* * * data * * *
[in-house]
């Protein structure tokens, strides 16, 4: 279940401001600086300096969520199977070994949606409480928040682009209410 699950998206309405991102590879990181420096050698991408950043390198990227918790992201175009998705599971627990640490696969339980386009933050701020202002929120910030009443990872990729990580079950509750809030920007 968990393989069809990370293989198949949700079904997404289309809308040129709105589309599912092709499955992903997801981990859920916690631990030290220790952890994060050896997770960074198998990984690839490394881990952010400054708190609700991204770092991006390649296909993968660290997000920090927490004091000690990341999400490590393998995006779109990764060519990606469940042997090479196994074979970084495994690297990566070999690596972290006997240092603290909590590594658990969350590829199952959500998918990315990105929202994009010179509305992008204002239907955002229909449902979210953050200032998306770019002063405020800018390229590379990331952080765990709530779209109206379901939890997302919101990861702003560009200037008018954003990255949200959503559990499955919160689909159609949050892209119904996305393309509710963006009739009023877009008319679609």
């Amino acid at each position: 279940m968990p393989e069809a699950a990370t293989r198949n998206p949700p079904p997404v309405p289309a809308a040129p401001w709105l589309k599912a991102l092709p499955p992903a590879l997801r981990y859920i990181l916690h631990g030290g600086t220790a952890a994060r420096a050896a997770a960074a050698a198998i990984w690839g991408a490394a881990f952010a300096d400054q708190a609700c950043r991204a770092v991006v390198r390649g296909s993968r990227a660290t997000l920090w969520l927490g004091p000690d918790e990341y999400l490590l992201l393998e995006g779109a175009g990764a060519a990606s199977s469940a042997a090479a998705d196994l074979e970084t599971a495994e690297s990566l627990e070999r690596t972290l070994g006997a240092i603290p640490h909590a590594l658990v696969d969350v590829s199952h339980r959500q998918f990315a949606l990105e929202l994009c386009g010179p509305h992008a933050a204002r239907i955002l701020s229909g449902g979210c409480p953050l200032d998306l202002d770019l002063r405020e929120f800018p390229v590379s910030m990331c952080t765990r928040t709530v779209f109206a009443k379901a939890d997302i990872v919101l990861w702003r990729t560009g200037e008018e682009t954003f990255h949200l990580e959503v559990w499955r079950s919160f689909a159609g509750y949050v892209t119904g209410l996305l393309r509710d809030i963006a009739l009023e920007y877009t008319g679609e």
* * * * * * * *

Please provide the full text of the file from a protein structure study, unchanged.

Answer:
[in-house]
């Protein structure tokens, strides 16, 4: 279940401001600086300096969520199977070994949606409480928040682009209410 699950998206309405991102590879990181420096050698991408950043390198990227918790992201175009998705599971627990640490696969339980386009933050701020202002929120910030009443990872990729990580079950509750809030920007 968990393989069809990370293989198949949700079904997404289309809308040129709105589309599912092709499955992903997801981990859920916690631990030290220790952890994060050896997770960074198998990984690839490394881990952010400054708190609700991204770092991006390649296909993968660290997000920090927490004091000690990341999400490590393998995006779109990764060519990606469940042997090479196994074979970084495994690297990566070999690596972290006997240092603290909590590594658990969350590829199952959500998918990315990105929202994009010179509305992008204002239907955002229909449902979210953050200032998306770019002063405020800018390229590379990331952080765990709530779209109206379901939890997302919101990861702003560009200037008018954003990255949200959503559990499955919160689909159609949050892209119904996305393309509710963006009739009023877009008319679609």
């Amino acid at each position: 279940m968990p393989e069809a699950a990370t293989r198949n998206p949700p079904p997404v309405p289309a809308a040129p401001w709105l589309k599912a991102l092709p499955p992903a590879l997801r981990y859920i990181l916690h631990g030290g600086t220790a952890a994060r420096a050896a997770a960074a050698a198998i990984w690839g991408a490394a881990f952010a300096d400054q708190a609700c950043r991204a770092v991006v390198r390649g296909s993968r990227a660290t997000l920090w969520l927490g004091p000690d918790e990341y999400l490590l992201l393998e995006g779109a175009g990764a060519a990606s199977s469940a042997a090479a998705d196994l074979e970084t599971a495994e690297s990566l627990e070999r690596t972290l070994g006997a240092i603290p640490h909590a590594l658990v696969d969350v590829s199952h339980r959500q998918f990315a949606l990105e929202l994009c386009g010179p509305h992008a933050a204002r239907i955002l701020s229909g449902g979210c409480p953050l200032d998306l202002d770019l002063r405020e929120f800018p390229v590379s910030m990331c952080t765990r928040t709530v779209f109206a009443k379901a939890d997302i990872v919101l990861w702003r990729t560009g200037e008018e682009t954003f990255h949200l990580e959503v559990w499955r079950s919160f689909a159609g509750y949050v892209t119904g209410l996305l393309r509710d809030i963006a009739l009023e920007y877009t008319g679609e």